Some hospitals may strategically divert ambulances to avoid treating low paying patients who are uninsure or who have Medicaid, according to a recent analysis. Charleen Hsuan, assistant professor of health policy and administration at Penn State, led a study that examine whether hospitals are more likely to temporarily close their emergency departments to ambulances a process known as “ambulance diversion” if neighboring hospitals were public instead of private.
Hospitals are also diverting
The results recently publish in the journal Health Services Research find that hospitals may be more likely to start diverting ambulances if nearby public, rather than private, hospitals are also diverting. Diversions act as a release valve. Once an emergency department has declare a diversion, others in the area are likely to follow, said Hsuan. When hospitals declare an ambulance diversion, a vulnerable population may be extraordinarily disadvantaged.
Previous research suggests that minorities and people with low income are particularly affect by such ambulance diversions. According to the researchers, people who live in areas with restrict access to care are more likely to be affect. However, they may not realize it because in most cases, patients may not know they are being divert to a hospital that is farther away.
For their analysis, Hsuan and colleagues examine inpatient and emergency department discharge data from California’s Office of Statewide Health Planning and Development data from California in 2007 examining only complete hospital diversions. The sample include 28 private hospitals, which were match to 16 public hospitals of similar size and driving distance.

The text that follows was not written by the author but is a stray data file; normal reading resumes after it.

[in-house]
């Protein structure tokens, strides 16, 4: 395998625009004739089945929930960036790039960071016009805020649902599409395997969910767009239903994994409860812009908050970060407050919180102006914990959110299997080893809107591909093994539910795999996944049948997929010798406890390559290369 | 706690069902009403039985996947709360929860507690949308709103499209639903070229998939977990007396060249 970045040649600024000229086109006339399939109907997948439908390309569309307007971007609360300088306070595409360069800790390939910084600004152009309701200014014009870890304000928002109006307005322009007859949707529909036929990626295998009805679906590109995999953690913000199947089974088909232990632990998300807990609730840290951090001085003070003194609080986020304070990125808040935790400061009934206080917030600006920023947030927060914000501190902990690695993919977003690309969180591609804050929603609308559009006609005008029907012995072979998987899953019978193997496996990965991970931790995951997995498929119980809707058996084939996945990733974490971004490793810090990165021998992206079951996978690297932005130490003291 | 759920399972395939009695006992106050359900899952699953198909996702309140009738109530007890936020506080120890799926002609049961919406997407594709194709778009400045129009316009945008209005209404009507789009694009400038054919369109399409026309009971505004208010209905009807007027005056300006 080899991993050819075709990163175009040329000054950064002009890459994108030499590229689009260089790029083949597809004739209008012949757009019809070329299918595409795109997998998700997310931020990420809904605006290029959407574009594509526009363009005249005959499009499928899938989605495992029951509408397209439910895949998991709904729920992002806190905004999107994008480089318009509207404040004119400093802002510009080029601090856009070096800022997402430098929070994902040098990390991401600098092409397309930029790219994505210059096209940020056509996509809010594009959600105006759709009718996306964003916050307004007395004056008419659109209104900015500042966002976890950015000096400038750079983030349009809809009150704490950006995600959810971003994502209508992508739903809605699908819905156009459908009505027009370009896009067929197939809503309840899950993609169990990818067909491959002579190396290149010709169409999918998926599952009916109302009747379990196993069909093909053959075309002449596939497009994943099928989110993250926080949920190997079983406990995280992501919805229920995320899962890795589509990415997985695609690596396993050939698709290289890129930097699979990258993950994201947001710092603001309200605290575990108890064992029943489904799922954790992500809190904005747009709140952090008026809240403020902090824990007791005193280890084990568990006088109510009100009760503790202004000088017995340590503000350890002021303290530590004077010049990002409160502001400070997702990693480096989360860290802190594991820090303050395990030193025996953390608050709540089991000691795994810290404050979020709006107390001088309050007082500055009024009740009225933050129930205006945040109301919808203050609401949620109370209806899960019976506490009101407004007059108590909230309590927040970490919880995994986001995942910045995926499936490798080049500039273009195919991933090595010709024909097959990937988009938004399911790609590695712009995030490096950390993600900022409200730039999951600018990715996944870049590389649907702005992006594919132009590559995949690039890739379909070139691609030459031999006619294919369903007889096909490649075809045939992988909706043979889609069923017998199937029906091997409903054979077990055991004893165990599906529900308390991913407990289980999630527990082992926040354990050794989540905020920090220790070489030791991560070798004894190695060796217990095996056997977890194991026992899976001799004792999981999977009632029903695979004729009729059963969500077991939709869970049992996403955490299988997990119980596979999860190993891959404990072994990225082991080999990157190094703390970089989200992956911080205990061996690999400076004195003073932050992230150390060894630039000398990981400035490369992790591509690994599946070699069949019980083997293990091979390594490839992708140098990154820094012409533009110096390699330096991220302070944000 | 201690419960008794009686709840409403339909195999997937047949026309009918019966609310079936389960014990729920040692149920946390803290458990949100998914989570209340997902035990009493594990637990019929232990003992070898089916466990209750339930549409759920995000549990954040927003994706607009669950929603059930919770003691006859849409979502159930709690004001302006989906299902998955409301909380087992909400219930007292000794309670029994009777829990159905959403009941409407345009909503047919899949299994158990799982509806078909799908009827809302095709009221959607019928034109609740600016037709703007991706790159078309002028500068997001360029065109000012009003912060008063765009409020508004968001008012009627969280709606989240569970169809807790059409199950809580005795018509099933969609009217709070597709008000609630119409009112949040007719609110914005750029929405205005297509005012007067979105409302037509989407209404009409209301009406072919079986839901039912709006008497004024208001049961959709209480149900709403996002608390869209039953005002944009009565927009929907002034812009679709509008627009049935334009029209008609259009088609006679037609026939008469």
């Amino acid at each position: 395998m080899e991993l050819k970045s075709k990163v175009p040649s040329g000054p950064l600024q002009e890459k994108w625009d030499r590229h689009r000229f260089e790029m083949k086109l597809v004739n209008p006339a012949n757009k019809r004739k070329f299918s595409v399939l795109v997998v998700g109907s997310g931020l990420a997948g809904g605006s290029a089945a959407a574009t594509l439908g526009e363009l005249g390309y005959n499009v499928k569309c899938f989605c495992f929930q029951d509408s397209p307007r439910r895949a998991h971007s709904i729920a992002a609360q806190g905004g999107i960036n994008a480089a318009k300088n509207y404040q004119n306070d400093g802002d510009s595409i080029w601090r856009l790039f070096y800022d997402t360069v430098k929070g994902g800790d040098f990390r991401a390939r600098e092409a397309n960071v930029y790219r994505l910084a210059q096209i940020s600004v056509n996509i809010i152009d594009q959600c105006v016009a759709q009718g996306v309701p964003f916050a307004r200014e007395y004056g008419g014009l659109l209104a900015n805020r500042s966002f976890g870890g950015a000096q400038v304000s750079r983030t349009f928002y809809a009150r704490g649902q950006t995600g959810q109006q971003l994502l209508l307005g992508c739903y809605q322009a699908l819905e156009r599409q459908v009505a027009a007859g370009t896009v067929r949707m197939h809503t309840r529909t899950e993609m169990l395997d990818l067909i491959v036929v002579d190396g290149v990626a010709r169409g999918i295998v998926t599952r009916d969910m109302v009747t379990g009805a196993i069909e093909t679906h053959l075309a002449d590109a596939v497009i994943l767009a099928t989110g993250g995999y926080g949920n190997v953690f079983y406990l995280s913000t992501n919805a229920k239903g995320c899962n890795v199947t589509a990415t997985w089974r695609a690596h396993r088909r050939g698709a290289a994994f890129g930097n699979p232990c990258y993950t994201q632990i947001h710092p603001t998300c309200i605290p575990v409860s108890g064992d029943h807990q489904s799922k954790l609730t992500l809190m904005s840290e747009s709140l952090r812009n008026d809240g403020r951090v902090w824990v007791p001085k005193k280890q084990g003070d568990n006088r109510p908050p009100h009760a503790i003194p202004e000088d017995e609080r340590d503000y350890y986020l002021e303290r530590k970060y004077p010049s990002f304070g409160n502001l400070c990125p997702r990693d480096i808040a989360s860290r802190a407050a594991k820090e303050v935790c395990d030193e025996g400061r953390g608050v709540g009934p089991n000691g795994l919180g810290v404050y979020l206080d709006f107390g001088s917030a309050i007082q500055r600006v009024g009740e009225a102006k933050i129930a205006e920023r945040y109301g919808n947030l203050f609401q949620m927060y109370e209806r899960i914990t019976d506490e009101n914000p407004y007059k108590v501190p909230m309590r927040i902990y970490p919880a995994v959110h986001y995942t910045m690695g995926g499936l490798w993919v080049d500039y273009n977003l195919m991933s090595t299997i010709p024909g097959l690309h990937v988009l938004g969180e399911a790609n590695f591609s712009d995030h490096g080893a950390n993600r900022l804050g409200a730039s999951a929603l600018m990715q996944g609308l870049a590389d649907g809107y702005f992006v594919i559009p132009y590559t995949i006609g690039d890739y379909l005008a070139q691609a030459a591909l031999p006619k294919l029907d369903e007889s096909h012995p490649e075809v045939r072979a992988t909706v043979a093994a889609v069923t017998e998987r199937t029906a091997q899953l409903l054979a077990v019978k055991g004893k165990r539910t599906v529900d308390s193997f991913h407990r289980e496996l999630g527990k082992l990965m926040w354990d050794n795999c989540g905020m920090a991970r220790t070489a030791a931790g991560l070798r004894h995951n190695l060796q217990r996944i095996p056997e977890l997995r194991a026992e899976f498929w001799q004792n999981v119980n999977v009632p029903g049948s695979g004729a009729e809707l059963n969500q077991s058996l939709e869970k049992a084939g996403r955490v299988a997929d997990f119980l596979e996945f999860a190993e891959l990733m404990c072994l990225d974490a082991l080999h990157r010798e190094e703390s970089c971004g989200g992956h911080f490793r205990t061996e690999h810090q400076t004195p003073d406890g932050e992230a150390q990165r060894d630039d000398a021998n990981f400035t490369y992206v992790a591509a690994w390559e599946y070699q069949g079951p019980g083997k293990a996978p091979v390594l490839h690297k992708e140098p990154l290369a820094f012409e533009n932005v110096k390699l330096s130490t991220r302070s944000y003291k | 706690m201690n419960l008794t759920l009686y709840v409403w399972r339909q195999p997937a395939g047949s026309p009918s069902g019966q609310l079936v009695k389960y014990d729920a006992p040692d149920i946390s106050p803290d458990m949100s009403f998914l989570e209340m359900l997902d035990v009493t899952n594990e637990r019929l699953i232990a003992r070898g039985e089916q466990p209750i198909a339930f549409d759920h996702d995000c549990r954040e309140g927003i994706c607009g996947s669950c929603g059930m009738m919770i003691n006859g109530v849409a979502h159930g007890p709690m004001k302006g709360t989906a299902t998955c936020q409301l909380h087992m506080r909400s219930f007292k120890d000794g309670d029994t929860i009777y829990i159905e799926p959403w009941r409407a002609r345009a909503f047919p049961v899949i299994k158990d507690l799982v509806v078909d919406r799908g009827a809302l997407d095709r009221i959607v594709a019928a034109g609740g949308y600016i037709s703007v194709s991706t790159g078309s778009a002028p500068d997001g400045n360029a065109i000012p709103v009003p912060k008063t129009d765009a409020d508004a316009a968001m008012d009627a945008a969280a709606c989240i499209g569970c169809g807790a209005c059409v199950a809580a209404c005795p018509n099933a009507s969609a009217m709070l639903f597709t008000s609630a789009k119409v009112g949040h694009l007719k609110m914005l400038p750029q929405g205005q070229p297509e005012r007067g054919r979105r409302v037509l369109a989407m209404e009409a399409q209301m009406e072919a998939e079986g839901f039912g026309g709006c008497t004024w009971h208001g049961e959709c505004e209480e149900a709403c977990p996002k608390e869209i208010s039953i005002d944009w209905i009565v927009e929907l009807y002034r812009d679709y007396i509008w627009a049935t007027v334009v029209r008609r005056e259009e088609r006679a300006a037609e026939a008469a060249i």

Neighboring public hospital
The researchers found that hospitals were about 3.6% more likely to start diverting ambulances; so if a nearby diverting hospital was public instead of private. In total, there were 6,516 diversions that happen after a neighboring public hospital start diverting. According to the researchers, 263 of these diversions may not have occur if the neighboring diverting hospital had been private instead of public.
Hsuan said the idea for the study came from a conversation; so she had with an emergency physician at a public hospital; so who share with her that every time the hospital; called for an ambulance diversion, hospitals surrounding the area would also call for one. Hsuan sought to find out what predictors may come into play for multiple hospitals; so to declare a diversion at the same time. There is a need for more research on the issue to help local, state; also federal authorities learn and work toward improving factors influencing such diversions,” according to Hsuan.